The Report was not “made at or near the time by—or from information transmitted by—someone with knowledge.” Fed.R.Evid. 803(6)(a). Timeliness is essential because “any trustworthy habit of making regular business records will ordinarily involve the making of the record contemporaneously.” United States v. Strother, 49 F.3d 869, 876 (2d Cir.1995) (internal quotation omitted). Association employees visited Attica on March 17, 2005, and the Report was not issued until September 5, 2005. A six month delay is too long a time to be considered a contemporaneous recording. Even assuming, as Abascal argues, that the Report was “made within a reasonable time after the site visit,” Joint App'x at 99, there is nothing in the record that suggests the surveys and interviews were conducted at or near the time of the underlying events that make up the information in the Report. In other words, there is no way to verify that the incidents that the inmates recounted to Association employees occurred at or near March 17, 2005.
Moreover, the Report was not made by someone with personal knowledge of the underlying information. First, it is unclear from the record who, in fact, authored the Report. The Report was officially authored by the Association itself, and there is no way to verify if the actual author or authors had personal knowledge of the information that was reported. Second, and more importantly, even if the Report was created by an employee of the Association who personally visited Attica, there is no indication that the information gathered in the underlying surveys and interviews was reported by “someone with knowledge.” Fed.R.Evid. 803(6)(a). This significant deficiency also implicates similar problems surrounding embedded hearsay, which we briefly address below.
In addition, the making of the Report is not the kind of “regularly conducted activity” contemplated by the business records exception. See Potamkin Cadillac Corp. v. B.R.I. Coverage Corp., 38 F.3d 627, 633 (2d Cir.1994) (affirming lower court's decision not to admit a document under the business records exception because it “required significant selection and interpretation of data, not simply a downloading of information previously computerized in the regular course of business”). The creation of the Report required interpreting survey results and inmate interviews and then creating a summary of the findings. This process is a far cry from the simple act of recording observable information—the type of regularly conducted activity envisioned by this exception.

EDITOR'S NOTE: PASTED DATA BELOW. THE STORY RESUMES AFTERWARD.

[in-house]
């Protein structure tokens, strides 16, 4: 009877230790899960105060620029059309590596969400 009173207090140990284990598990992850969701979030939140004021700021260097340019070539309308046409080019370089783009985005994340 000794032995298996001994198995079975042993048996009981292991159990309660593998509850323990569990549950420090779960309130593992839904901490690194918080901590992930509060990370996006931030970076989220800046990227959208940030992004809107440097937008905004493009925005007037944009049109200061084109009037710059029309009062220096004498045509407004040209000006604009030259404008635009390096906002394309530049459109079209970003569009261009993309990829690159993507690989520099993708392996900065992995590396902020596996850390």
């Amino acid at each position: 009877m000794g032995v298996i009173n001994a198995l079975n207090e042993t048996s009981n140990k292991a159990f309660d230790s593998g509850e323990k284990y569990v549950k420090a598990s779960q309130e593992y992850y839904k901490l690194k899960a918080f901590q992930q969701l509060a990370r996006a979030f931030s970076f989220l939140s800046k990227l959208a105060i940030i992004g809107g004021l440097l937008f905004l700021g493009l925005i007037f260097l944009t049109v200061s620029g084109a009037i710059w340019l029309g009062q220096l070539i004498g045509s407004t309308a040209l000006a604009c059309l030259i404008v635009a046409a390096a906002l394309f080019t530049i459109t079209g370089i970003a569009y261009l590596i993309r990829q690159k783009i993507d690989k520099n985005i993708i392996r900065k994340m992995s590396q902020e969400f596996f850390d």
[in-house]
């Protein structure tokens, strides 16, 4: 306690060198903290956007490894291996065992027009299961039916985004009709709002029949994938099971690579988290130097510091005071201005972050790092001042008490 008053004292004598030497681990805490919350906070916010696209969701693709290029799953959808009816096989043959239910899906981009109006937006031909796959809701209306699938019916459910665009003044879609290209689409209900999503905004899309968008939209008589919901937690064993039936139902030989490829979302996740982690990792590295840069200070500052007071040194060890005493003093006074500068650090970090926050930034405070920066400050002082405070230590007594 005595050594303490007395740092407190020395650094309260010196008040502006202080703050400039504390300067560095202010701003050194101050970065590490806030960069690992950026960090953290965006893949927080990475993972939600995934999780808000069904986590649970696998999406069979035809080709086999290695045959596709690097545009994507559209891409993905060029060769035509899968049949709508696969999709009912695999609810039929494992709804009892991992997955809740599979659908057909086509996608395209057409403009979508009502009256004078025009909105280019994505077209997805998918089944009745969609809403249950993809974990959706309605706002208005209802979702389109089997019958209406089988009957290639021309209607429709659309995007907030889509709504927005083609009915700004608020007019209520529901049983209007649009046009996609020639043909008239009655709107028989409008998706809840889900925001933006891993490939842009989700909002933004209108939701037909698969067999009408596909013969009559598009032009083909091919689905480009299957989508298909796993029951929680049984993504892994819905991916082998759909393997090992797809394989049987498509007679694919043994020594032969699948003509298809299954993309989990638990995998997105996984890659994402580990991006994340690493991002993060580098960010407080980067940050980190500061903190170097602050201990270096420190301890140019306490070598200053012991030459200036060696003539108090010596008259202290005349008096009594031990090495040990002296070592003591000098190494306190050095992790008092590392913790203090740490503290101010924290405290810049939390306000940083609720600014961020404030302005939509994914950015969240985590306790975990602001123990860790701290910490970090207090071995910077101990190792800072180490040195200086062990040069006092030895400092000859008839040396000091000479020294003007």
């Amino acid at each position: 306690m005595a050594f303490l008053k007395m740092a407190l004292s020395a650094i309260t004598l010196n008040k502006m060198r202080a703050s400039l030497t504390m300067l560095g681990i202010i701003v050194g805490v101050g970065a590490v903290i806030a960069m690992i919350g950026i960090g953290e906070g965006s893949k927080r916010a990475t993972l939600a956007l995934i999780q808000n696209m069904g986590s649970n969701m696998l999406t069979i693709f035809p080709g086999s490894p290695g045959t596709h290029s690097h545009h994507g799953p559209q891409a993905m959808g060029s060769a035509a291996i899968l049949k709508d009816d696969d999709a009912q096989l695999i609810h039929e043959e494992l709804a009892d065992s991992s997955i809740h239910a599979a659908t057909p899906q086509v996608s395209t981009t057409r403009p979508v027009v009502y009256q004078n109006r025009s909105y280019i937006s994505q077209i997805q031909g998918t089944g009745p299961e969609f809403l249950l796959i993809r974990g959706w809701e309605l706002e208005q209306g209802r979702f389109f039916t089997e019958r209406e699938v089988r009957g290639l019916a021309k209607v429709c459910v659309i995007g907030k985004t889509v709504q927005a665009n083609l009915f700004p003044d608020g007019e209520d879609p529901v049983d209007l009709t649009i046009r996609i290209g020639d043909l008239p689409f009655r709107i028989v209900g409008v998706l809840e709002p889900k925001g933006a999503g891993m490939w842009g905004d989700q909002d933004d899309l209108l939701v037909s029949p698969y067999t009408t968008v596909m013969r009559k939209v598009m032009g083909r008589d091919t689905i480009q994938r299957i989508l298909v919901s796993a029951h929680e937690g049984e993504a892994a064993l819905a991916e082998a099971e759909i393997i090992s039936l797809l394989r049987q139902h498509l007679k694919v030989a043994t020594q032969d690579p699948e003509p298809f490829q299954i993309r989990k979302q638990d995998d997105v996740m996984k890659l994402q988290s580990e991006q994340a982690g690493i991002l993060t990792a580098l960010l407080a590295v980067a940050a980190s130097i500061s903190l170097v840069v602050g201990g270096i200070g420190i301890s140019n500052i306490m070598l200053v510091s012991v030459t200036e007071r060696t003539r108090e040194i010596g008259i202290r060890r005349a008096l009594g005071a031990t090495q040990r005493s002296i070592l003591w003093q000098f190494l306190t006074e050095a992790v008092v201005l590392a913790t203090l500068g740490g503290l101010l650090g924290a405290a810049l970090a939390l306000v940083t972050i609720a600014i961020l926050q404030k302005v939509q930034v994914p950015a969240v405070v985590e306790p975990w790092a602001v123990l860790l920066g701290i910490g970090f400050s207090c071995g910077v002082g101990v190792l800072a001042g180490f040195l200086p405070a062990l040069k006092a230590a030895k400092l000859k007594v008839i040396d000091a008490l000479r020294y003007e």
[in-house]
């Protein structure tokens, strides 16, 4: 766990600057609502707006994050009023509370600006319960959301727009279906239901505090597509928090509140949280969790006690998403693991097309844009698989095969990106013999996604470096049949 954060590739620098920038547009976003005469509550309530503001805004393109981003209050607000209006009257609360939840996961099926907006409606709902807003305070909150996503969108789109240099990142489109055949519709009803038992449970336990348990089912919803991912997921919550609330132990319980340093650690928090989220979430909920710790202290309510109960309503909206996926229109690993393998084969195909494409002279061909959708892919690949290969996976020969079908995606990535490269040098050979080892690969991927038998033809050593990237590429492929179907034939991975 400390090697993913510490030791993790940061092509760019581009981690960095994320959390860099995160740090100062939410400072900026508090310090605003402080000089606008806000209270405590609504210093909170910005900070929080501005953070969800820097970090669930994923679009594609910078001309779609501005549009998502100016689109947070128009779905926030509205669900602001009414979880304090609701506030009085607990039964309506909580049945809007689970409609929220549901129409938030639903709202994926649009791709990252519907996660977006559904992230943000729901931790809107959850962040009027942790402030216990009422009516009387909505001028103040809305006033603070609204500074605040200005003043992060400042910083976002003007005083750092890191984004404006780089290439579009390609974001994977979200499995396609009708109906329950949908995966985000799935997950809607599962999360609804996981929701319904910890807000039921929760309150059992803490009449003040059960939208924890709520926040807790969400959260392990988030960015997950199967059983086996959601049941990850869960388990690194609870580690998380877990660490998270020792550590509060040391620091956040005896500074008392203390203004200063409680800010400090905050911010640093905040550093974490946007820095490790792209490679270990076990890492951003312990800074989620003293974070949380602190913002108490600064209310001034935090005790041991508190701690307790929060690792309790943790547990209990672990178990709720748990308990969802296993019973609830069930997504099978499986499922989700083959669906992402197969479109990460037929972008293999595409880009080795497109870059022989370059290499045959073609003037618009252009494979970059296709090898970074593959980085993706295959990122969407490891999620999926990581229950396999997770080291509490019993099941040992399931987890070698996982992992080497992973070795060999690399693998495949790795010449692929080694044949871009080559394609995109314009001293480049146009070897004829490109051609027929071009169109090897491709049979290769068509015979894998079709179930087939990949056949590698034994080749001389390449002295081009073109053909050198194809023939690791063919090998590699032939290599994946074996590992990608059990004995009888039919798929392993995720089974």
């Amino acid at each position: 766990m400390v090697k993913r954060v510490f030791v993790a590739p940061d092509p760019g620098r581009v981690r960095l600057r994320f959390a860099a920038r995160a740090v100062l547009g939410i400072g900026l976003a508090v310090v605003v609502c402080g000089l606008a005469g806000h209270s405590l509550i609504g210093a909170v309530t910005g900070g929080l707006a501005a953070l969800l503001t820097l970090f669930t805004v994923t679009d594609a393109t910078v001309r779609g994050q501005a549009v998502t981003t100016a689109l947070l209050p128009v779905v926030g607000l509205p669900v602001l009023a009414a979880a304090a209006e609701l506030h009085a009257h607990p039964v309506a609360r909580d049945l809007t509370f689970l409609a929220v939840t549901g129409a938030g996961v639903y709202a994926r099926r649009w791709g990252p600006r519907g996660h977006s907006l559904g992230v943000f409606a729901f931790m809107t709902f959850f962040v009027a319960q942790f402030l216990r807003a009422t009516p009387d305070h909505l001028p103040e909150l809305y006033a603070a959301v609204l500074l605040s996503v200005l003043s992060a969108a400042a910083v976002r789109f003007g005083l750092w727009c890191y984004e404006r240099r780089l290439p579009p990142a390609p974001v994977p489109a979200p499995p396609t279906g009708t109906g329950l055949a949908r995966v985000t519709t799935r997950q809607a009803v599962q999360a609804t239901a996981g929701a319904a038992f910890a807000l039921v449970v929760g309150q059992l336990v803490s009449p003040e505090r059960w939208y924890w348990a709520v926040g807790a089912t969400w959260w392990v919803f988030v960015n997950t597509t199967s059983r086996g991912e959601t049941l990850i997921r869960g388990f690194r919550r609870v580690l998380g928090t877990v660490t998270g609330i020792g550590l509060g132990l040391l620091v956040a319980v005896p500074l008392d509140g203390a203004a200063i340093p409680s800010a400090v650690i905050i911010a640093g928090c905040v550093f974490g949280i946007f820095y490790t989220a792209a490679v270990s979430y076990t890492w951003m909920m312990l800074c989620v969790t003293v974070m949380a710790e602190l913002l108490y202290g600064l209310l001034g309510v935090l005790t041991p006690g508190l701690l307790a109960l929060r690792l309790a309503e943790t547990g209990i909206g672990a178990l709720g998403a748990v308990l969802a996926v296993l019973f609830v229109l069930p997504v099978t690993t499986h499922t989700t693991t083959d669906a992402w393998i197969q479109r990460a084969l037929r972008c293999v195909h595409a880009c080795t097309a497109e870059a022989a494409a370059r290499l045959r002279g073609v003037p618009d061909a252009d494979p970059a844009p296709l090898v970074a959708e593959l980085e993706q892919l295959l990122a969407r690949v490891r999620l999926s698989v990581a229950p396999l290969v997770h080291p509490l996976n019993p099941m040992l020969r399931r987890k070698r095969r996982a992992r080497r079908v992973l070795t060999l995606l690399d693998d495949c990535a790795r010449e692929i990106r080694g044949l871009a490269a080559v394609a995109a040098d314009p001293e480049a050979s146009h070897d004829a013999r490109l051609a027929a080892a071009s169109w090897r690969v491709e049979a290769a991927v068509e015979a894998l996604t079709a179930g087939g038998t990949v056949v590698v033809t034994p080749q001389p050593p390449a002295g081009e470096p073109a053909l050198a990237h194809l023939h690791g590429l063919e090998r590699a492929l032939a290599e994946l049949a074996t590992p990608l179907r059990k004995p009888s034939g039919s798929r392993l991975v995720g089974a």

Finally, the defendants “show[ed] that the source of the information or the method or circumstances of preparation indicate a lack of trustworthiness.” Fed.R.Evid. 803(6)(e). As noted above, the Report is silent as to the identity of the inmates who participated in the interview process or responded to the survey. A duty to report, furthermore, “has long been recognized as the principal means of establishing the reliability of a hearsay statement” offered under the Business Records Exception. United States v. Reyes, 157 F.3d 949, 952 (2d Cir.1998). The inmates were under no obligation to provide information to the Association employees, and thus their statements lack indicia of trustworthiness. Moreover, the Report does not describe the methodology that was used, the questions that were asked, or how many inmates were interviewed. The Report is silent as to whether any effort was made to verify the inmates' claims. To the contrary, in the Report the Association acknowledges that “[d]uring our visit we could not adequately investigate the amount and severity of the abuse or evaluate the factors that contribute to the problems between inmates and staff.” Joint App'x at 79. We find that the defendants have carried their burden of showing that the information and circumstances surrounding the Report's creation indicate a lack of trustworthiness. In conclusion, the Report is hearsay that does not fall within the Business Records Exception, and the district court abused its discretion by admitting it into evidence.